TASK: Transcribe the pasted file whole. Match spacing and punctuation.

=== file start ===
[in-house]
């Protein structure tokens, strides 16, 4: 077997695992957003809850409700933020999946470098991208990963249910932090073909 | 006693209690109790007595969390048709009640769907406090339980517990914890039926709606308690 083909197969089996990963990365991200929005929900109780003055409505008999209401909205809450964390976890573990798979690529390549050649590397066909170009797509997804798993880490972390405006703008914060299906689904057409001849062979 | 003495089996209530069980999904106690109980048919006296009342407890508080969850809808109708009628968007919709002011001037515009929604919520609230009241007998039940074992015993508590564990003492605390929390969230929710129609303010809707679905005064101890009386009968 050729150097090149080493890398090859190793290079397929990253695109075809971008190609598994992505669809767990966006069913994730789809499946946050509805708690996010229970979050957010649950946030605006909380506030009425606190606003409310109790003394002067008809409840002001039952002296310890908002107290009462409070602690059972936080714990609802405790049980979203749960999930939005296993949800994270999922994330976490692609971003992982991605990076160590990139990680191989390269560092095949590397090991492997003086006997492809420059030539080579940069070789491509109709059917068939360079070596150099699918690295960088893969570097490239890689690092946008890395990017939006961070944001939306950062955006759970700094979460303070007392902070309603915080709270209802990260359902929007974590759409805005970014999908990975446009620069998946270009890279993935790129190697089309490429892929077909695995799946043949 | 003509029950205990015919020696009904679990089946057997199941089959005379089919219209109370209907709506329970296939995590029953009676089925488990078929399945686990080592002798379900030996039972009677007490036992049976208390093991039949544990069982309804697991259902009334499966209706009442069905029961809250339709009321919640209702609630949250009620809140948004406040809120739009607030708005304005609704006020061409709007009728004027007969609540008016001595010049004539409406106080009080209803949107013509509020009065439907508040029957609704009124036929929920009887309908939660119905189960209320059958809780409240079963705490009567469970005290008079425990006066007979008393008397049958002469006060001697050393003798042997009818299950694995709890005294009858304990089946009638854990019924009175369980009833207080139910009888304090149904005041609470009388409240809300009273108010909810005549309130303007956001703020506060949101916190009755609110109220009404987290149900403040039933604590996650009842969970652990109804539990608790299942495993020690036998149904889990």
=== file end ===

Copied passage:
[in-house]
């Protein structure tokens, strides 16, 4: 077997695992957003809850409700933020999946470098991208990963249910932090073909 | 006693209690109790007595969390048709009640769907406090339980517990914890039926709606308690 083909197969089996990963990365991200929005929900109780003055409505008999209401909205809450964390976890573990798979690529390549050649590397066909170009797509997804798993880490972390405006703008914060299906689904057409001849062979 | 003495089996209530069980999904106690109980048919006296009342407890508080969850809808109708009628968007919709002011001037515009929604919520609230009241007998039940074992015993508590564990003492605390929390969230929710129609303010809707679905005064101890009386009968 050729150097090149080493890398090859190793290079397929990253695109075809971008190609598994992505669809767990966006069913994730789809499946946050509805708690996010229970979050957010649950946030605006909380506030009425606190606003409310109790003394002067008809409840002001039952002296310890908002107290009462409070602690059972936080714990609802405790049980979203749960999930939005296993949800994270999922994330976490692609971003992982991605990076160590990139990680191989390269560092095949590397090991492997003086006997492809420059030539080579940069070789491509109709059917068939360079070596150099699918690295960088893969570097490239890689690092946008890395990017939006961070944001939306950062955006759970700094979460303070007392902070309603915080709270209802990260359902929007974590759409805005970014999908990975446009620069998946270009890279993935790129190697089309490429892929077909695995799946043949 | 003509029950205990015919020696009904679990089946057997199941089959005379089919219209109370209907709506329970296939995590029953009676089925488990078929399945686990080592002798379900030996039972009677007490036992049976208390093991039949544990069982309804697991259902009334499966209706009442069905029961809250339709009321919640209702609630949250009620809140948004406040809120739009607030708005304005609704006020061409709007009728004027007969609540008016001595010049004539409406106080009080209803949107013509509020009065439907508040029957609704009124036929929920009887309908939660119905189960209320059958809780409240079963705490009567469970005290008079425990006066007979008393008397049958002469006060001697050393003798042997009818299950694995709890005294009858304990089946009638854990019924009175369980009833207080139910009888304090149904005041609470009388409240809300009273108010909810005549309130303007956001703020506060949101916190009755609110109220009404987290149900403040039933604590996650009842969970652990109804539990608790299942495993020690036998149904889990």